The books has three sections. 

Part one—a theological vision for sexuality

Part two—the beauty and brokenness of sexuality

Part three—biblical and historical reflections on gender and sexuality

To summarize each of the fourteen chapters below would be too much, so I’ll comment on a few that stood out to me.

Summary

Both Beth Jones and Matthew Mason emphasize that the bodies we have now will be the ones that are resurrected. Our bodies touch the core of our existence. This is why Paul says that the “fornicator sins against the body itself” (1 Cor 6.18). “Sex matters because it goes to the very heart of what it means to be human” (29). We can’t simply change our bodies to the way we think they should be. It is becoming increasingly difficult to say that maleness and femaleness are “created goods” (23). But that’s because we have fallen natures, and it is mistaken to think that the consequences of sin in the now created (dis)order are normal and good. As Mason points out, redemption involves both Christians and the whole created order (137). Our genders are shaped by our culture (e.g., different cultures and different eras have different standards on length of hair, style of dress, mannerisms), but “inscribed in our bodies” is our biological sex (139). Looking at 1 Corinthians 25.38, God has given each of us a body as he has chosen, and our resurrection body will correspond with our earthly body. To undergo reassignment surgery is to say humans—or each individual—are autonomous Creators.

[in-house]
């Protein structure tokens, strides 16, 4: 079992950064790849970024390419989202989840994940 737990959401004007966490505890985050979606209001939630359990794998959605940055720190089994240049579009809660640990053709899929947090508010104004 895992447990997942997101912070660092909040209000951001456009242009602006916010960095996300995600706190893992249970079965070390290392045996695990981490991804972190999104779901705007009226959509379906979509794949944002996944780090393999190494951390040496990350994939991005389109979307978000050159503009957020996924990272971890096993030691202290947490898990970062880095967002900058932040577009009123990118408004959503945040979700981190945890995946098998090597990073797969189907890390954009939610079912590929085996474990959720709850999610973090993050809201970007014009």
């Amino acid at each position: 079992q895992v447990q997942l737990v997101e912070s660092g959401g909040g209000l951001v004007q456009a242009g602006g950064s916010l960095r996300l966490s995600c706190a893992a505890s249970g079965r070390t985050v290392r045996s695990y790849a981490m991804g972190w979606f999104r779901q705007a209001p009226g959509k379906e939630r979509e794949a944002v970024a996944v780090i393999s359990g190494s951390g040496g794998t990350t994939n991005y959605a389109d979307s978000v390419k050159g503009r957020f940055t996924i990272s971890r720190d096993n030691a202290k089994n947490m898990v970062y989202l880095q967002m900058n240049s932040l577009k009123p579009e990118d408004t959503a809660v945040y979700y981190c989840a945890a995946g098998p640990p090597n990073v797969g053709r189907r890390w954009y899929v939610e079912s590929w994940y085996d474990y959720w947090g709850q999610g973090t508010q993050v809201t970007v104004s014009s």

In the same vein, Denny Burk’s “The Transgender Test” acknowledges that we should feel compassion for those who feel like they are living in two worlds, but his main point is the authority of Scripture. It is “nothing less than a shorthand for the authority of God” (91). What if someone has a “female” mind but a “male” body? iIs the Bible insufficient to deal with a situation like this? Popular opinion says God’s word is harmful to those dealing with these issues, but if that isn’t how Jesus tells us to love people, then it’s wrong. If we diminish Scripture’s authority, we’re hurting those we minister to.